NEW YORK (TheStreet) -- The strength in April's jobs numbers is proof that March's weakness was an anomaly and doesn't point to deeper issues in the labor market, an economist said.

"I wouldn't put too much emphasis on that very disappointing number from March," said Jerry Webman, chief economist at OppenheimerFunds.

The government originally reported that 126,000 jobs were created in March, but on Friday that number was revised to 85,000. Economists attribute the dismal March number to cold temperatures and the West Coast port strike.

"It means the economy didn't do as much during that time, but I think every year, we've seen a weak first quarter with pickup in the second and third quarter," Webman added. "Friday's numbers mean we're on track for that."

The economy added 223,000 nonfarm positions in April, the Bureau of Labor Statistics said, largely in line with economists' forecasts.

The jobs numbers are scrutinized particularly carefully by investors this year, as the Federal Reserve prepares for its first rate hike since 2006. Short-term interest rates have remained near zero for more than six years in an effort to boost economic growth following the 2008 financial crisis.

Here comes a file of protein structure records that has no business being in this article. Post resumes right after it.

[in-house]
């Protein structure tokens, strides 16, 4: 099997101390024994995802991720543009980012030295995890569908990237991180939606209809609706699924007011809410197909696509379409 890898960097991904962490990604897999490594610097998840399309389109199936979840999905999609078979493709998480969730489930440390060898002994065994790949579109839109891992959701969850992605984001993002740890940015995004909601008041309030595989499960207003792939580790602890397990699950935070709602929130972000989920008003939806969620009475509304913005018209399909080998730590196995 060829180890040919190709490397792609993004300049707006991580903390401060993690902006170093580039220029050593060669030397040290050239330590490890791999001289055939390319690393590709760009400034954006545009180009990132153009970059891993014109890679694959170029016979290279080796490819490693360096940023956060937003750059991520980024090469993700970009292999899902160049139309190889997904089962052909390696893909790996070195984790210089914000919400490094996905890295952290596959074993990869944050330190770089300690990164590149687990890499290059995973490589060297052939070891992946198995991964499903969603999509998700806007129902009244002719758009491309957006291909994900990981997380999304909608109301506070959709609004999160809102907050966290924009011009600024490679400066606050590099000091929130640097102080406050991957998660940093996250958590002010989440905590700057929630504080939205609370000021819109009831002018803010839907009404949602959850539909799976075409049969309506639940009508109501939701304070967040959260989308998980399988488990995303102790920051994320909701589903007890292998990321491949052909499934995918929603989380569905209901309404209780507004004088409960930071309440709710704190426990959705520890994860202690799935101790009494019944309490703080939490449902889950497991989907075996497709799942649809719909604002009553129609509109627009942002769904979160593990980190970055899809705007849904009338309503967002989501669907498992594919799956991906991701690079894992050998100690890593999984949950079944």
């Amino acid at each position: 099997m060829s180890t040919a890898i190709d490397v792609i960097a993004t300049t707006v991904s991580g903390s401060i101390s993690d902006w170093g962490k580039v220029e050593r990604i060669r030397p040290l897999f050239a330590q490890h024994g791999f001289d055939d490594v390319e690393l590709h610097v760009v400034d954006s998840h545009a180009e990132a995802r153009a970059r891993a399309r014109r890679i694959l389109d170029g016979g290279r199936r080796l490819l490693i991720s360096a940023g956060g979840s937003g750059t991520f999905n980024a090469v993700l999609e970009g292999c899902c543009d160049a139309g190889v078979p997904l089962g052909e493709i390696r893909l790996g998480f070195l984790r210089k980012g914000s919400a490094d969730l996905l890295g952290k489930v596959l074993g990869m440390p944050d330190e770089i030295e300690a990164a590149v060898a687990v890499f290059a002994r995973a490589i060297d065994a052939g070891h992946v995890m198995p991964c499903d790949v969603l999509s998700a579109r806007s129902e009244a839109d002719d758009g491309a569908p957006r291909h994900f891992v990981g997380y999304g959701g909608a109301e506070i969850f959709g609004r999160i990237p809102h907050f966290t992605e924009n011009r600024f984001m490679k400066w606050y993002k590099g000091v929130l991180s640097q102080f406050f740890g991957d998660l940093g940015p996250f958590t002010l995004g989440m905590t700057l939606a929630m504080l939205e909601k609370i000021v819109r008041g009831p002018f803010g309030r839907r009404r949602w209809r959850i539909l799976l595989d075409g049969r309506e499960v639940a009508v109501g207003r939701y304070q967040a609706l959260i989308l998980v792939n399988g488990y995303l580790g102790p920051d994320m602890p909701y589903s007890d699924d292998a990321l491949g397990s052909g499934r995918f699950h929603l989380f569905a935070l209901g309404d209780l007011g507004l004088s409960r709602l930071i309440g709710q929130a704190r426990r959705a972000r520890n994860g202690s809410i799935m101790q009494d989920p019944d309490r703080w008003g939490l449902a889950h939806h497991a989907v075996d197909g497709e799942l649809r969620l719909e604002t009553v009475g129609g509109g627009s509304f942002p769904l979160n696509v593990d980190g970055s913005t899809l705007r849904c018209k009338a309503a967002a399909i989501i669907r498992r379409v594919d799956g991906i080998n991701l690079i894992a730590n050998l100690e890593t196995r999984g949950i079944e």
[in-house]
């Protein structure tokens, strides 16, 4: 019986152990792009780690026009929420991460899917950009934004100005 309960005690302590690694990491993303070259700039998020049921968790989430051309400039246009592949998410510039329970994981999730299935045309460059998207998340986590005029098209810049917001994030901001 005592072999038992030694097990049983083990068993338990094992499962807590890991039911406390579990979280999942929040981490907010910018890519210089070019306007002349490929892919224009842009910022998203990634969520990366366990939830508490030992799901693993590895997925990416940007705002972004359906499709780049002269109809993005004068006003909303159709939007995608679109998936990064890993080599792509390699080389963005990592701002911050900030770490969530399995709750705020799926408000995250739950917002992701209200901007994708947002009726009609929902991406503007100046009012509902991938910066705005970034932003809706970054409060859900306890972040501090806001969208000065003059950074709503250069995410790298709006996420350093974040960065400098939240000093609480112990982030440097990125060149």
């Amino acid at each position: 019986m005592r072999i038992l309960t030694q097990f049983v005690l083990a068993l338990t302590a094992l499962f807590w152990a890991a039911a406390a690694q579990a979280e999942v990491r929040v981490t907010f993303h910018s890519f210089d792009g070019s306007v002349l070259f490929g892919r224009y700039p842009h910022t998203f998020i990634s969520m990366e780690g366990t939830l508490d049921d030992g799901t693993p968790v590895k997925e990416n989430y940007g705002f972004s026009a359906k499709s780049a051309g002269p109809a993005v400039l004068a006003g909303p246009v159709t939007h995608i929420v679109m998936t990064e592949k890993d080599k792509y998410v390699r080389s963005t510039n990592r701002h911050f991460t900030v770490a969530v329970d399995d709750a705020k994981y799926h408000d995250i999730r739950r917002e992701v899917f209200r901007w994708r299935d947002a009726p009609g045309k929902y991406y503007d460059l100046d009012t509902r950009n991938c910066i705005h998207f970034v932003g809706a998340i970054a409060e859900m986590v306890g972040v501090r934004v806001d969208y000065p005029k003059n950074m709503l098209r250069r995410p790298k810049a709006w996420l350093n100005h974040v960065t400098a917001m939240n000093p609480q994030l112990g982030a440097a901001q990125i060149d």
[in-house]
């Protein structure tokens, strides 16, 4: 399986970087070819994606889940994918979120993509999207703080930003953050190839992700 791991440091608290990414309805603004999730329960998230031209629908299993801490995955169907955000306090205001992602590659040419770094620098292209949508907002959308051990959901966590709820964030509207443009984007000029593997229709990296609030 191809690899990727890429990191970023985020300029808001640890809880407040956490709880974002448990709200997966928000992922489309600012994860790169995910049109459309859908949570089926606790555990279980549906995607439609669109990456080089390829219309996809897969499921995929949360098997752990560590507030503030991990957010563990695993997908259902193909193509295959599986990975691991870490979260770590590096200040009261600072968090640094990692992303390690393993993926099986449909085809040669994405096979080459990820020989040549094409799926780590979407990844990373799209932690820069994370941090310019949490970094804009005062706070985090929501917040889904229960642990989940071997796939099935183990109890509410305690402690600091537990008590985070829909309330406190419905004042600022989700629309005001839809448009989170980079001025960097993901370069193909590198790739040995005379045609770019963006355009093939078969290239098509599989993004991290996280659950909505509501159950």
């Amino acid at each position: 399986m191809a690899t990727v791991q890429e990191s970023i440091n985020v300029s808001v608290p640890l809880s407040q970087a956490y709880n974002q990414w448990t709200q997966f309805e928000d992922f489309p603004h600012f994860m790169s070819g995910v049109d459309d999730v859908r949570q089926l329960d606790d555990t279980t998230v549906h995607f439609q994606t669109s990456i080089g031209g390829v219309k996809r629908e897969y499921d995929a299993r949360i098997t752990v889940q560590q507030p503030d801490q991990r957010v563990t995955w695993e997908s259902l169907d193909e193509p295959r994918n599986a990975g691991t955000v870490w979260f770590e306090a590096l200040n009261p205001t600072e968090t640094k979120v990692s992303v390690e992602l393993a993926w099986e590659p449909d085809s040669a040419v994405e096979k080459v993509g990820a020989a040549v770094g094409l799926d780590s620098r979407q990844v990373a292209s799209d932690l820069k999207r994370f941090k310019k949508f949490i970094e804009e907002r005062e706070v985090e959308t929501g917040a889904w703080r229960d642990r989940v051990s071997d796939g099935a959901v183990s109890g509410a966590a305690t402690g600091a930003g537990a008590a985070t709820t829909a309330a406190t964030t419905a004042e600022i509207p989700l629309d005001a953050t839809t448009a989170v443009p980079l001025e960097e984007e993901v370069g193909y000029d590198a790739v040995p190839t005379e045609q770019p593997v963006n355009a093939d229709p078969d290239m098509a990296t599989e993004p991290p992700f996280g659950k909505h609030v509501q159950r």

Although weak employment gains could push the central bank to delay raising rates until 2015, Webman said a September rate hike looks reasonable, adding that the Fed doesn't want to be accused of keeping rates too low for too long.

"The Fed says they are data-dependent, but I think the Fed will take the risk of beginning to tighten, even though we're seeing these 'neither here nor there' kinds of [jobs] numbers," Webman said.

Meanwhile, wage growth still remains lackluster, with average hourly earnings rising 2.2% over the past year.

"It's a little over the rate of inflation, so that means the average worker is getting a little bit more purchasing power," Webman said. The consumer price index, excluding food and energy, rose 1.8% over the past year, the Bureau of Labor Statistics said.

Another wage-growth gauge, the employment cost index, is starting to inch higher, rising 0.7% during the first three months of 2015, compared with a 0.5% jump during the fourth quarter of 2014, the statistics bureau said in a report last week.

Over the past year, the index is up 2.6%, as of the first quarter. That compares with 2.2% during the fourth quarter of 2014.

"We still have a lot of room to grow," Webman said. "That's the bright side of this slow growth story."

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